The warnings, which will be rotated every two years, are aimed at discouraging people from consuming tobacco. Union health minister Ghulam Nabi Azad gave his nod to the new pictorial warnings on Friday night.

Link: Original Article

June 26, 2011

TN med council locks horns with MCI

A stand-off between the Tamil Nadu State Medical Council and the Medical Council of India (MCI) is threatening to spoil the monitoring of ethical medical practices and other administrative affairs governing the medical fraternity in the state.

The state council has decided to meet Union health minister Ghulam Nabi Azad to protest against the newly-appointed MCI. The state council, which has over one lakh doctors registered, has not been represented in the council, which was nominated by the centre.

"We will not cooperate with this MCI which has no representative from the southern states. We demand that a new MCI be elected, not nominated. If that is not done, we will move the court," said Tamil Nadu State Medical Council president Dr K Prakasam.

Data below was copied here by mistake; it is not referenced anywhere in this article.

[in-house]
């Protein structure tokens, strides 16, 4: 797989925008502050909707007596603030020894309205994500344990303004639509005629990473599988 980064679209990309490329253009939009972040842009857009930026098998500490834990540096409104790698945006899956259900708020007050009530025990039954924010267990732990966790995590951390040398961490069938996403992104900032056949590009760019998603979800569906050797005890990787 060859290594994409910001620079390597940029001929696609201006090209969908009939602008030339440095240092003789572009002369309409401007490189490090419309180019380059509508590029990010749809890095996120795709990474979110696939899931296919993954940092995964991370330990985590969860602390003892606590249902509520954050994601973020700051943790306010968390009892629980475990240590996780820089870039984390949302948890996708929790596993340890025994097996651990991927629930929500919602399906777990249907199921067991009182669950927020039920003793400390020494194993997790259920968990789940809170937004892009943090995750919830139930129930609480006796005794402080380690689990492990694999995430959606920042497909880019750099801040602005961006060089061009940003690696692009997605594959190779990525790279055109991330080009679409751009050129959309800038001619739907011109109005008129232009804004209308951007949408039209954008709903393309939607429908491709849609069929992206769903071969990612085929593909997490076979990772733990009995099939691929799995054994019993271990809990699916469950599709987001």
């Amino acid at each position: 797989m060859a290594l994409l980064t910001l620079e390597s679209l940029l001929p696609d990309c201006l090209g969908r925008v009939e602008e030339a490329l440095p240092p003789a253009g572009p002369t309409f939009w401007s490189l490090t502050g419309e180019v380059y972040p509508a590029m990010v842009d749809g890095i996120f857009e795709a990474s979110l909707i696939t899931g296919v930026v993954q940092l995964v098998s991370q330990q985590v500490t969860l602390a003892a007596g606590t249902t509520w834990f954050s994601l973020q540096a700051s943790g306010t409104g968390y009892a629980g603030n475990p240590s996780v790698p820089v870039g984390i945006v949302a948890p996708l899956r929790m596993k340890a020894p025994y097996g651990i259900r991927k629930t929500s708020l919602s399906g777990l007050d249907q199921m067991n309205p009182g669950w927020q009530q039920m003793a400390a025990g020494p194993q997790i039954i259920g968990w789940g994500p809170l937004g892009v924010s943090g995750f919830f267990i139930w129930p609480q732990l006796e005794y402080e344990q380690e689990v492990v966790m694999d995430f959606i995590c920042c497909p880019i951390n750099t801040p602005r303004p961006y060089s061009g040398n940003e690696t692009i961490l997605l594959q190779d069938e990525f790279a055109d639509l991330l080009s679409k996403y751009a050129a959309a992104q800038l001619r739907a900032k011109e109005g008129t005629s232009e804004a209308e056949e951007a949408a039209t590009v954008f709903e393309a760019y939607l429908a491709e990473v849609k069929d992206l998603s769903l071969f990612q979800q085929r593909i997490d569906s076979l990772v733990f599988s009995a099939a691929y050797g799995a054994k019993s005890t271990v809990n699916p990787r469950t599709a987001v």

The Medical Council of India is a statutory body which oversees the standards of medical education in India, grants licenses to recognize medical colleges and medical degrees, registers practitioners and oversees ethical practices. Disciplinary actions against recommended by MCI against doctors have to be carried by the state medical council concerned.

In 2010, the government replaced MCI with a board after the elected president Dr Ketan Desai was arrested on charges of taking bribe to recognise a medical college in Punjab. Earlier this month, senior cardiologist Dr KK Talwar, former director, Post Graduate Institute of Medical Education, Chandigarh replaced Dr SK Sarin as MCI president. The ministry nominated four doctors as members of the board -- Dr SK Sharma (Tata Memorial Centre, Mumbai), Dr Harbhajan Singh Rassam (Max Heart and Vascular Institute, New Delhi, Dr Rajiv Chitaman Yeravdekar (Symbiosis International University, Pune) and Dr Purushotham Lal (Metro Hospitals) in place of five members who were appointed earlier.